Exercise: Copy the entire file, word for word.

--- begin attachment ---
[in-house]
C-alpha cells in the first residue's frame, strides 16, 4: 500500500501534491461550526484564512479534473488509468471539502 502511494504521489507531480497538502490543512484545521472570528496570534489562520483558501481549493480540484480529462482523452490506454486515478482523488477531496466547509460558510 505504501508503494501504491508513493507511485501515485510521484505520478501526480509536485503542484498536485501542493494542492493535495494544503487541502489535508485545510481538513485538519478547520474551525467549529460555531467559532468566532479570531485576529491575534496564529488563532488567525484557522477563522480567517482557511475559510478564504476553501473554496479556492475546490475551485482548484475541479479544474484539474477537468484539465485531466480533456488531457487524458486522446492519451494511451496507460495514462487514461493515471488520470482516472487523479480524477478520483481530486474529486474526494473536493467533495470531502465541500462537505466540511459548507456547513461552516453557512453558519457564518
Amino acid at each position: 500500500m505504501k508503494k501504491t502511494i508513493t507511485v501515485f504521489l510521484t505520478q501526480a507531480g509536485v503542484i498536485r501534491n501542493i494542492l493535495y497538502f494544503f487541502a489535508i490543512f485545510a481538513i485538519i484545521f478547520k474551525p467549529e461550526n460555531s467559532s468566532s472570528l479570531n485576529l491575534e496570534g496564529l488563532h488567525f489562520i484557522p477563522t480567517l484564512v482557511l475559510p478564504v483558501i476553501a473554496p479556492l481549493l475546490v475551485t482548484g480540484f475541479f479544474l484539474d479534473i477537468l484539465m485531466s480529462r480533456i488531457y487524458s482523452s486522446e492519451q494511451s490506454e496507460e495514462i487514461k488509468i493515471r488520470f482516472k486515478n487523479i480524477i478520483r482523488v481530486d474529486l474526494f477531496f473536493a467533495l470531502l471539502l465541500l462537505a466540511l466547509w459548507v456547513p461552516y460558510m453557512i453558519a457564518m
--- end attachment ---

[in-house]
C-alpha cells in the first residue's frame, strides 16, 4: 500500500501534491461550526484564512479534473488509468471539502 502511494504521489507531480497538502490543512484545521472570528496570534489562520483558501481549493480540484480529462482523452490506454486515478482523488477531496466547509460558510 505504501508503494501504491508513493507511485501515485510521484505520478501526480509536485503542484498536485501542493494542492493535495494544503487541502489535508485545510481538513485538519478547520474551525467549529460555531467559532468566532479570531485576529491575534496564529488563532488567525484557522477563522480567517482557511475559510478564504476553501473554496479556492475546490475551485482548484475541479479544474484539474477537468484539465485531466480533456488531457487524458486522446492519451494511451496507460495514462487514461493515471488520470482516472487523479480524477478520483481530486474529486474526494473536493467533495470531502465541500462537505466540511459548507456547513461552516453557512453558519457564518
Amino acid at each position: 500500500m505504501k508503494k501504491t502511494i508513493t507511485v501515485f504521489l510521484t505520478q501526480a507531480g509536485v503542484i498536485r501534491n501542493i494542492l493535495y497538502f494544503f487541502a489535508i490543512f485545510a481538513i485538519i484545521f478547520k474551525p467549529e461550526n460555531s467559532s468566532s472570528l479570531n485576529l491575534e496570534g496564529l488563532h488567525f489562520i484557522p477563522t480567517l484564512v482557511l475559510p478564504v483558501i476553501a473554496p479556492l481549493l475546490v475551485t482548484g480540484f475541479f479544474l484539474d479534473i477537468l484539465m485531466s480529462r480533456i488531457y487524458s482523452s486522446e492519451q494511451s490506454e496507460e495514462i487514461k488509468i493515471r488520470f482516472k486515478n487523479i480524477i478520483r482523488v481530486d474529486l474526494f477531496f473536493a467533495l470531502l471539502l465541500l462537505a466540511l466547509w459548507v456547513p461552516y460558510m453557512i453558519a457564518m